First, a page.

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Showing posts from November, 2014

Sunday 30th November 2014

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1st Sunday of Advent
Ordinariate Mass at Hockley, 10.30 am.Celebrant & Preacher, Fr. Bob White





A reflection for this Sunday by my friend, Dr.Scott Hahn: 
http://www.salvationhistory.com

Watch For Him Readings:
Isaiah 63:16-1719Psalm 80:2-315-1618-191 Corinthians 1:3-9Mark 13:33-37The new Church year begins with a plea for God’s visitation. “Oh that you would rend the heavens and come down,” the prophet Isaiah cries in today’s First Reading.
In today’s Psalm, too, we hear the anguished voice of Israel, imploring God to look down from His heavenly throne - to save and shepherd His people. Today’s readings are relatively brief. Their language and “message” are deceptively simple. But we should take note of the serious mood and penitential aspect of the Liturgy today - as the people of Israel recognize their sinfulness, their failures to keep God’s covenant, their inability to save themselves. And in this Advent season, we should see our own lives in the experience of Israel. As we …

Sunday November 23 2014

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Christ the Universal King Solemn Mass 10.30 am. St. Pius X, HockleyCelebrant and Preacher: Fr. Jeff Woolnough



Today we celebrate the Feast of Christ the King, the last Sunday of ordinary time.  The image of kingship and kingdom, like most of the images used to describe Christ, is rich and multifaceted.  All of today’s readings, however, either feature or allude to a certain dimension of Christ’s kingly power: his role as Judge.  Ezekiel, describing the Lord as a royal shepherd, reports that the Lord “will judge between one sheep and another, between rams and goats” (Ez 34:17).  The Gospel of Matthew makes the link between King, Shepherd, and Judge even clearer when it describes the Son of Man seated “upon his royal throne” (25:31) and separating the nations “as a shepherd separates sheep from goats” (25:32).  In the reading from 1 Corinthians, Christ does not separate any sheep, but he does destroy every “sovereignty, authority, and power” (1Cor 15:25) hostile to himself, so that “God…

Sunday 16th November 2014

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33rd in Ordinary Time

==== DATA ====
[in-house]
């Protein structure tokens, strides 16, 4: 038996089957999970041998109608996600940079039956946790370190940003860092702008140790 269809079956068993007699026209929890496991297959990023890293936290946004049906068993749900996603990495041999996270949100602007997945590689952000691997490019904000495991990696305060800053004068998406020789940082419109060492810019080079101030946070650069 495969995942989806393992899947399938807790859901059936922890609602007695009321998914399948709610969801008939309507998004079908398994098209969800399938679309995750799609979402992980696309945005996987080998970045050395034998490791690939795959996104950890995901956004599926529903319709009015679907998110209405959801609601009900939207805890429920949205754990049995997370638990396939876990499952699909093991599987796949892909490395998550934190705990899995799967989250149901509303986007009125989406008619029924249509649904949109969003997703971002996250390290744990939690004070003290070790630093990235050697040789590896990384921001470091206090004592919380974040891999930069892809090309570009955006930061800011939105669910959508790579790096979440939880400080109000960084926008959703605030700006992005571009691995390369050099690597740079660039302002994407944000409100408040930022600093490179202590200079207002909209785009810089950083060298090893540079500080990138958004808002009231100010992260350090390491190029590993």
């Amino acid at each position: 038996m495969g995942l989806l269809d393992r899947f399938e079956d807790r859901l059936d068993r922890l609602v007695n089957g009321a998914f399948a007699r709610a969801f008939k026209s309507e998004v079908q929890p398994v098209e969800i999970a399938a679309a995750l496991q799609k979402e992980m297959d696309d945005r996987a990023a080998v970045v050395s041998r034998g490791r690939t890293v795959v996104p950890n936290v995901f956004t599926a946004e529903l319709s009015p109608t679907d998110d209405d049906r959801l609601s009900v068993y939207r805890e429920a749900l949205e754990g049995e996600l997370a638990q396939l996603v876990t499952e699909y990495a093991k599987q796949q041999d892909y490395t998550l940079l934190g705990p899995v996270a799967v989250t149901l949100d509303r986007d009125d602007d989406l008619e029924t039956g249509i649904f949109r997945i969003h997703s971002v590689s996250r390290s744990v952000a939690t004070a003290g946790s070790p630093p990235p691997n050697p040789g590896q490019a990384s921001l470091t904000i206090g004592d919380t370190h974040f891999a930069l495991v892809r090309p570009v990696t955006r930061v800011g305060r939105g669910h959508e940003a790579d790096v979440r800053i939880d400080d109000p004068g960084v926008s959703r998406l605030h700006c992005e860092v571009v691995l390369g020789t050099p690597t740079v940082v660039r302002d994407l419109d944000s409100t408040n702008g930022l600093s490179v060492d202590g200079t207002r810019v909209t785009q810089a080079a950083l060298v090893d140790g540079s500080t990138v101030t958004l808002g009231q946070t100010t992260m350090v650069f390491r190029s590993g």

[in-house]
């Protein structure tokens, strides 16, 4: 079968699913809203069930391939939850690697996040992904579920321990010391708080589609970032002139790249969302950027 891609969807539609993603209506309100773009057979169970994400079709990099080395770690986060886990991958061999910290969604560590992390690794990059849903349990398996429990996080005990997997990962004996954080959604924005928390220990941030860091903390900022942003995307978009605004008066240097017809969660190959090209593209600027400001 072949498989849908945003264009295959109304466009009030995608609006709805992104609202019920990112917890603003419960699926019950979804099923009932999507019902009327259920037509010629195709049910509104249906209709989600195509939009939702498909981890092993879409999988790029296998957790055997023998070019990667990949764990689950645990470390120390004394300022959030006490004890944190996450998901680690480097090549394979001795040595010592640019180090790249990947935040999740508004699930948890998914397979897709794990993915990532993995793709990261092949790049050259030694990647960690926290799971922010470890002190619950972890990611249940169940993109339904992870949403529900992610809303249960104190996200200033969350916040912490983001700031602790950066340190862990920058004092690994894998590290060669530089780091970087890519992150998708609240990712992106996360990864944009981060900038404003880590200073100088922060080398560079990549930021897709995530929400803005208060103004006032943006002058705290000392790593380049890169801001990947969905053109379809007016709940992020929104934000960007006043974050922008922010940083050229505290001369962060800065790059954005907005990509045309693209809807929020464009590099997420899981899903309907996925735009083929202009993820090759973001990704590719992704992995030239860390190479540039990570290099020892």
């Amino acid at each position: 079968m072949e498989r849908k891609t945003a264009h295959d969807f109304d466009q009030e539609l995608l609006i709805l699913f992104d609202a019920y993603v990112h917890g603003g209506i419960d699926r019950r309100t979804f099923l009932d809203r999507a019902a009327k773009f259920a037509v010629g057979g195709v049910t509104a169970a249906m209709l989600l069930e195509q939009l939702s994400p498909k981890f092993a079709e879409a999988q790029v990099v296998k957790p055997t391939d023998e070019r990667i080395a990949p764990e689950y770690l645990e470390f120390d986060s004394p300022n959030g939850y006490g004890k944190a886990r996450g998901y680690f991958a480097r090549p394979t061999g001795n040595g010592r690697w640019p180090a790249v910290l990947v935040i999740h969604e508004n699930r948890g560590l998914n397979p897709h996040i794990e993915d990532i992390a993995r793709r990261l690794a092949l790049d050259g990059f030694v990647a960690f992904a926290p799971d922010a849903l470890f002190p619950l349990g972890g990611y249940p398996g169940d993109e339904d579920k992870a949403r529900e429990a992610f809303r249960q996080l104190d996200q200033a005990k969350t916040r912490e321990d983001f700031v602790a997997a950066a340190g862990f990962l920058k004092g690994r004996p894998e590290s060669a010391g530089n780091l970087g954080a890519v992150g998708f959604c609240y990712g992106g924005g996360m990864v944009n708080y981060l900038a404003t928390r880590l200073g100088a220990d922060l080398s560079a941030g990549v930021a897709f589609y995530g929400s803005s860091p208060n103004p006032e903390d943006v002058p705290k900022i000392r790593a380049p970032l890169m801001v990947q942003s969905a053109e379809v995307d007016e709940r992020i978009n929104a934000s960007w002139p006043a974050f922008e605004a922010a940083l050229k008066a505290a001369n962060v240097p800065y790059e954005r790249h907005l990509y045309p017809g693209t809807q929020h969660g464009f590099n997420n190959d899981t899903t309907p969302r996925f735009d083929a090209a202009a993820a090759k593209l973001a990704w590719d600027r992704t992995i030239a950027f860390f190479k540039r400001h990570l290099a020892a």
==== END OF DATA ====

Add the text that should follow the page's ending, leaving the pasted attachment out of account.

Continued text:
10.30am. Sung Mass at St. Pius X HockleyCelebrant & Preacher, Fr. Bob White

Using our talents wisely…
In Today’s Gospel reading  we listen to one of Jesus’ most significant parables regarding work , set in the context of investments (Matt. 25:14-30). A rich man delegates the management of his wealth to his servants, much as investors in today’s markets do. He gives five talents (one talent = £12,000) to the first servant, two talents to the second, and one talent to the third. Two of the servants earn 100 percent returns by trading with the funds, but the third servant hides the money in the ground and earns nothing. The rich man returns, rewards the two who made money, but severely punishes the servant who did nothing.
The meaning of the parable extends far beyond financial investments. God has given each person a wide variety of gifts, and he expects us to employ those gifts in his service. It is not acceptable merely to put those gifts on a closet shelf and i…

Anglicanorum Cœtibus anniversary

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Anglicanorum Cœtibus anniversary4 November was the fifth anniversary of the promulgation of the Apostolic Constitution, Anglicanorum Cœtibus, which allowed for the setting up of the ordinariates.The Personal Ordinariate of Our Lady of Walsingham was established here in the UK in January 2011. This was followed by the Personal Ordinariate of the Chair of St Peter in the US in January 2012 and the Personal Ordinariate of Our Lady of the Southern Cross in June 2012. The anniversary was marked by several commentaries.  Mgr Andrew Burnham, former Anglican Bishop of Ebbsfleet and now Assistant to the Ordinary of the Personal Ordinariate of Our Lady of Walsingham, wrote in The National Catholic Register in the US. To read the piece click here
The National Catholic Register also published an overview of the ordinariates five years afterAnglicanorum Cœtibus, by Charlotte Hayes. To read the piece click here The Ordinary of the Personal Ordinariate of the Chair of St Peter, Mgr Jeffrey Steenson, wrote…

Sunday 9th November

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The Feast of Dedication on the Lateran Basilica(Remembrance Sunday) Solemn Requiem Mass for the War Dead at St Pius X 10.30am Celebrant & Preacher Fr. Jeff Woolnough
Remembrance Sunday falls on the Sunday nearest Armistice Day, 11 November, which marks the end of the First World War. On this day we remember all those who gave their lives for their country, all who suffered and died through acts of war and those who were left behind to grieve and mourn. In England and Wales our Bishops conference has permitted that one Mass for the Dead may be celebrated on this Sunday. At St. Peter’s Eastwood, this celebration will take place at the 10am, the sung mass of the day and at Hockley 10:30am. We will remember them. Let us pray For peace and reconciliation between nations; that enemies may put aside all differences. For all those who have died through war or acts of violence; may we never forget their sacrifice. Prayer O God, merciful and strong, who crush wars and cast down the proud, be plea…